The digital era is, purely and simply, an era of eco-system.
“Eco-system” is one of the central metaphors in the digital era. An “eco-system” refers to a specific mission that should be accomplished within a designated time. In the world where problems must be solved immediately, along with the inundation of digital tools and the great scarcity of time, we should no longer passively expect the unforeseeable modernist utopia or revolution. “Do it now!” has become an imperative in our era. The mission-based mode of problem-solving (i.e., managing different eco-systems one after another) has been applied extensively by the information society to identify and remedy its own deficiencies.
The extensive applications of digital tools result in the soaring productivity of machines. Humans are therefore liberated from physical labor and granted a surplus of brainpower, of which they take advantage to become “hackers” and “makers,” the important players in this era. In addition to individual operation, these players, by practicing their respective special skills and undertaking different responsibilities, also collaborate closely with one another on managing different eco-systems.
The International Digital Art Exhibition held during the 9th Digital Art Festival Taipei presents seven digital artworks by several renowned artists from Europe, America and Asia. The work “Eunoia” by Lisa Park clearly reveals the position of embodiment taken by humans with the advancement of digital technology. Information tools are the extension of human body and mind. What the discourse of artificial intelligence conveys is exactly the proposition that “machines have the ability of thinking.” Against this background, what makes us irreplaceable in the digital era is our ability to grasp the current situation, form value judgment promptly, and take actions accordingly. We would be unable to comprehend the significance and urgency of the imperative “Do it now!” without such kind of ability.
The works “Very Loud Chamber Orchestra of Endangered Species” by Pinar Yoldas and “Ocular Revision” by Paul Vanouse contribute to the management of “eco-systems” in two dimensions. On the one hand, the two works reflect the intersection of art, science and technology. The two artists expand and transform the way of perception conventionally adopted in the fields of ecology and genetic engineering, creating a miniature nature and laboratory in the exhibition venue. On the other hand, the solution of “information visualization” that the two artists try hard to develop in order to clearly and concisely convey information is exactly an indispensable tool for people to make prompt decision in the digital era.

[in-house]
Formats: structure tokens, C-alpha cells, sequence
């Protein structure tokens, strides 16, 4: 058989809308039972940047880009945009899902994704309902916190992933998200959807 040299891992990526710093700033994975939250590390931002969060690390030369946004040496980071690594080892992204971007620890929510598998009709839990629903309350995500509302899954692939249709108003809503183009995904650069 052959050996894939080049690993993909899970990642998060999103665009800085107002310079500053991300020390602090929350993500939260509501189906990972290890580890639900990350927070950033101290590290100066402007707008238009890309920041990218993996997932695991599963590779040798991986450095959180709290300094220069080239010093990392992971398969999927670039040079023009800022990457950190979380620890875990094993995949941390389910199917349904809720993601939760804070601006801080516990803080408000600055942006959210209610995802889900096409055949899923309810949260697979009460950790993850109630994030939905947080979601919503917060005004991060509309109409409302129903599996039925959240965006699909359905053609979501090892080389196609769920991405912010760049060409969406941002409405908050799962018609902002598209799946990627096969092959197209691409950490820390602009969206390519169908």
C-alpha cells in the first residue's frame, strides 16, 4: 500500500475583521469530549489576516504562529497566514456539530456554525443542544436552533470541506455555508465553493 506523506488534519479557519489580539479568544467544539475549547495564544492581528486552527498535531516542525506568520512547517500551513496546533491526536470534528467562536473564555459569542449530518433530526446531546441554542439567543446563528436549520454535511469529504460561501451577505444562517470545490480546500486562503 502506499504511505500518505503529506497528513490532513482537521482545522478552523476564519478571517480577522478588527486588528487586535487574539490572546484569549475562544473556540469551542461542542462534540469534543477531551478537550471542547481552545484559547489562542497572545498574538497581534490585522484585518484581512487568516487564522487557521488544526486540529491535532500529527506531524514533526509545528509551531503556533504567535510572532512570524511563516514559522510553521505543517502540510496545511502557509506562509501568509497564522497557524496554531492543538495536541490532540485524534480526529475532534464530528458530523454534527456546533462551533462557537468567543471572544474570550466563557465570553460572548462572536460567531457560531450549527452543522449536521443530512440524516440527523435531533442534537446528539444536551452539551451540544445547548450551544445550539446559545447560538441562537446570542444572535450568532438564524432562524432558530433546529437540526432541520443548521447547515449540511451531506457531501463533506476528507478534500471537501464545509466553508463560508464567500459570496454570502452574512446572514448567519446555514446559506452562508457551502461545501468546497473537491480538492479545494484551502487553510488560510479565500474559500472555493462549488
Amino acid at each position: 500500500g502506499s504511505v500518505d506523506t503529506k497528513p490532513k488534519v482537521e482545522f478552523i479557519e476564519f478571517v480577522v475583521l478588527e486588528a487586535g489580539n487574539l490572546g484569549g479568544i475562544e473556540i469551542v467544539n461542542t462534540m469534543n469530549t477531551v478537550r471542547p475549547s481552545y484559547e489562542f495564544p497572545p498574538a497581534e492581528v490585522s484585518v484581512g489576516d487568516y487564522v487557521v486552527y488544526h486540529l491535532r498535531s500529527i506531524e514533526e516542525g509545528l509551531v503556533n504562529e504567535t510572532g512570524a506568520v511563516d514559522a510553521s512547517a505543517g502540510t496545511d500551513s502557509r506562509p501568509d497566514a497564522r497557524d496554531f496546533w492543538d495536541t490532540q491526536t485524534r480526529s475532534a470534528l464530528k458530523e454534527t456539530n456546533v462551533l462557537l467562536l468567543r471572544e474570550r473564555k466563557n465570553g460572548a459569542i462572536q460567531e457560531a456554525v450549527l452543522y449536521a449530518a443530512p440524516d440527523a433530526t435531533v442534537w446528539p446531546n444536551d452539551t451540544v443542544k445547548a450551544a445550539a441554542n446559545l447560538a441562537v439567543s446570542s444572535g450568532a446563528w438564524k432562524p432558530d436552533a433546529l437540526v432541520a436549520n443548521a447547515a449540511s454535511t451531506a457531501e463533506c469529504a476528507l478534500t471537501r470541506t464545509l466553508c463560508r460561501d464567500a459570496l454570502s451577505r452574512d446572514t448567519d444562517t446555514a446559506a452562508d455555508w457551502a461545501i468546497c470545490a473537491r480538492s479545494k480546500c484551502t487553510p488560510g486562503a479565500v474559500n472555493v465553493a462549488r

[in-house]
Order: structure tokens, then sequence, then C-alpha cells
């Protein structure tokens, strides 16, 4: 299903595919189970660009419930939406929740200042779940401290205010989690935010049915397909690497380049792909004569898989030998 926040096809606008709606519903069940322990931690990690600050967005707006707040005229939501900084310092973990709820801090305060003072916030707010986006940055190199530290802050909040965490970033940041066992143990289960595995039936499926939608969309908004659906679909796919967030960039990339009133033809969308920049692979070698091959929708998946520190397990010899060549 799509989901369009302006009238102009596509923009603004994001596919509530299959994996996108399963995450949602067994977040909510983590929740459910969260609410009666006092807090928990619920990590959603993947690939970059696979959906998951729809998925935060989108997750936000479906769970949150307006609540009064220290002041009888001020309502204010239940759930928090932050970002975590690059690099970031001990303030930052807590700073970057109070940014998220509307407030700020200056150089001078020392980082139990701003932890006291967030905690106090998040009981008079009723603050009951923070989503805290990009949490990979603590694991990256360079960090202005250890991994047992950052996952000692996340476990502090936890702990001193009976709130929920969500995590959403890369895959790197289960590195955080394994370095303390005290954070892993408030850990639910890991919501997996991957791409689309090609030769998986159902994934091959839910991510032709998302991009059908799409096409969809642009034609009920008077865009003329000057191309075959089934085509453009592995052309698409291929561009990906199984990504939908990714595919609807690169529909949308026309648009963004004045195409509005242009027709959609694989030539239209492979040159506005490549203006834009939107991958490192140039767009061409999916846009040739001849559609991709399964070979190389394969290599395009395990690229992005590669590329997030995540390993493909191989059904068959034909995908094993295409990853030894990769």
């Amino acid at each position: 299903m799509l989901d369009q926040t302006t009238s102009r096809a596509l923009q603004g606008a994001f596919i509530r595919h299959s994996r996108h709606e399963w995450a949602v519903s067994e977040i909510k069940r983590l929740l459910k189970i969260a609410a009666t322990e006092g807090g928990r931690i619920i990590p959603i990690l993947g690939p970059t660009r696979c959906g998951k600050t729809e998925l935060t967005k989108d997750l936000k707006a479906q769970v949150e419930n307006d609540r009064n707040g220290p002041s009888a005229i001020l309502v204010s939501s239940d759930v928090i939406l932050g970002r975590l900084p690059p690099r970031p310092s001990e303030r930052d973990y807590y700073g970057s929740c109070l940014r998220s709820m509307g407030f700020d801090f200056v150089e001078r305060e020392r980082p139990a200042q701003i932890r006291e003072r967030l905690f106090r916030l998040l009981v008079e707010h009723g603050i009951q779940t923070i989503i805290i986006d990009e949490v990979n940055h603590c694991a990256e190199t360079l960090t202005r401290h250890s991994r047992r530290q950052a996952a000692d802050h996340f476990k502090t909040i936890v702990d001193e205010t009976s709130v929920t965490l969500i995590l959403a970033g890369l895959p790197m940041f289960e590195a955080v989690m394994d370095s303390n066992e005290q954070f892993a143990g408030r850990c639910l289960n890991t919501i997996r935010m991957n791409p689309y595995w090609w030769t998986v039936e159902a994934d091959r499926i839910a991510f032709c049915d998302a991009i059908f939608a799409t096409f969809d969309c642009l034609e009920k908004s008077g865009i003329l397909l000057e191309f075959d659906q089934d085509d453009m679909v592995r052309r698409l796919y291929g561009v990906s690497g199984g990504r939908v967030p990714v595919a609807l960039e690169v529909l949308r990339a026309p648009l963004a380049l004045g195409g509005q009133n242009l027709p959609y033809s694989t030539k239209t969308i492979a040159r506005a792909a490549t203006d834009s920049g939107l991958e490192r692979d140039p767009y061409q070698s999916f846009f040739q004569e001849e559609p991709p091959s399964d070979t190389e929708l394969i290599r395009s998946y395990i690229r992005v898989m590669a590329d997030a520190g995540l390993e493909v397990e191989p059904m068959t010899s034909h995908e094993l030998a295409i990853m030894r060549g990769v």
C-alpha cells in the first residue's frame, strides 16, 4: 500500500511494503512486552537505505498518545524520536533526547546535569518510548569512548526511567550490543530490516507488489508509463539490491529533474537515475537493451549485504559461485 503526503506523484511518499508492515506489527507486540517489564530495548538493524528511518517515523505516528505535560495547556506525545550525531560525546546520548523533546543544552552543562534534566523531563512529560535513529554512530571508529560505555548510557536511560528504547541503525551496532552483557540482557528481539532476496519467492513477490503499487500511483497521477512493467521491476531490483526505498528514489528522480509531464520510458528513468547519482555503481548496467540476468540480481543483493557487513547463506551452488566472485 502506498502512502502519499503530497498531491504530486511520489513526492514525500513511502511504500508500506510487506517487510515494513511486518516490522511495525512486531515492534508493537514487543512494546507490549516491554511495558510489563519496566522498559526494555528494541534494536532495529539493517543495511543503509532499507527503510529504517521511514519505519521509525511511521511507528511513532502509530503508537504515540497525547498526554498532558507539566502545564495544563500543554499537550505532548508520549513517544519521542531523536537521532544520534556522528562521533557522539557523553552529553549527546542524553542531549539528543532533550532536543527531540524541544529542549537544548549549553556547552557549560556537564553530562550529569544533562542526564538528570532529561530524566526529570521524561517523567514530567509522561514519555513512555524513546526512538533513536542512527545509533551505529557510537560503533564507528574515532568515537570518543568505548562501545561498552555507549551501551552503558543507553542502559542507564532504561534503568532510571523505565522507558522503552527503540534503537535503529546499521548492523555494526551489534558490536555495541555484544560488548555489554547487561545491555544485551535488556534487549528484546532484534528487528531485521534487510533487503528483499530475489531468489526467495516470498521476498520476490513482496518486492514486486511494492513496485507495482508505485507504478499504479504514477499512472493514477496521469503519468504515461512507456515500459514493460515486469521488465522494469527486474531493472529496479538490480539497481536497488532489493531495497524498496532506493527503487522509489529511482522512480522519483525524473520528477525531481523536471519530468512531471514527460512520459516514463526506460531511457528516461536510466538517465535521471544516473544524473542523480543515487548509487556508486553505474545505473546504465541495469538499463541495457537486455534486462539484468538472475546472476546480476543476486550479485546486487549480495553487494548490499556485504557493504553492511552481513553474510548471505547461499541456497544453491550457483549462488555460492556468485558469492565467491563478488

To collaborate on managing eco-systems, it becomes strategically vital to know how to shift among perspectives, that is, to assess the overall situations of different eco-systems from others’ perspectives. The work “Gender Swap” is a part of the project The Machine to Be “Another” initiated by the BeAnotherLab. This work enables two users of different genders to swap perspectives with the head-mounted displays, through which they directly experience each other’s horizons. Such kind of swap is contributory to the formation of eco-systems and the accomplishment of our missions, if you will.
The work “Pendulum Choir” by Cod.Act as well as the works “AutoGene” and “SoleNoid β” by Peter William Holden represent miniature eco-systems that possess acoustic, spatial, and mechanical features. “Pendulum Choir” sets the choir members who serve as the source of voices in motion with kinetic installations. The stage is no longer a fixed platform, but a constantly changing soundscape. Similarly, “AutoGene” and “SoleNoid β” immerse the viewers in the impressive mechanical performances. The design of mechanical dancing surprisingly produces the audio-visual effects usually exhibited by animations. In these miniature eco-systems, different sensory media collectively create an experience that the viewers will remember.
“Eco-system” is the underlying theme of the 9th Digital Art Festival Taipei. The festival consists of four main events, including the International Digital Art Exhibition, Digital Art Awards (incl. Digital Art Awards Taipei, Digital Art Criticism Awards, and K.T. Creativity Award), Digital Art Platform (incl. 2014 AnimA, International Artist in Residence Exhibition, and The Art of Video Games), as well as associated events of education and promotion. Besides, the Instrumental Design in the festival this year will introduce a brand new experimental project on visual guidance. By and large, only when artists and designers collaboratively and successfully manage various eco-systems in an interdisciplinary manner can we cognize that digital artworks not only embody the application value of innovative wearable technologies but also serve as avant-garde illustrations of experiments on combining human bodies with mobile devices that help humans transcend their physical limitations.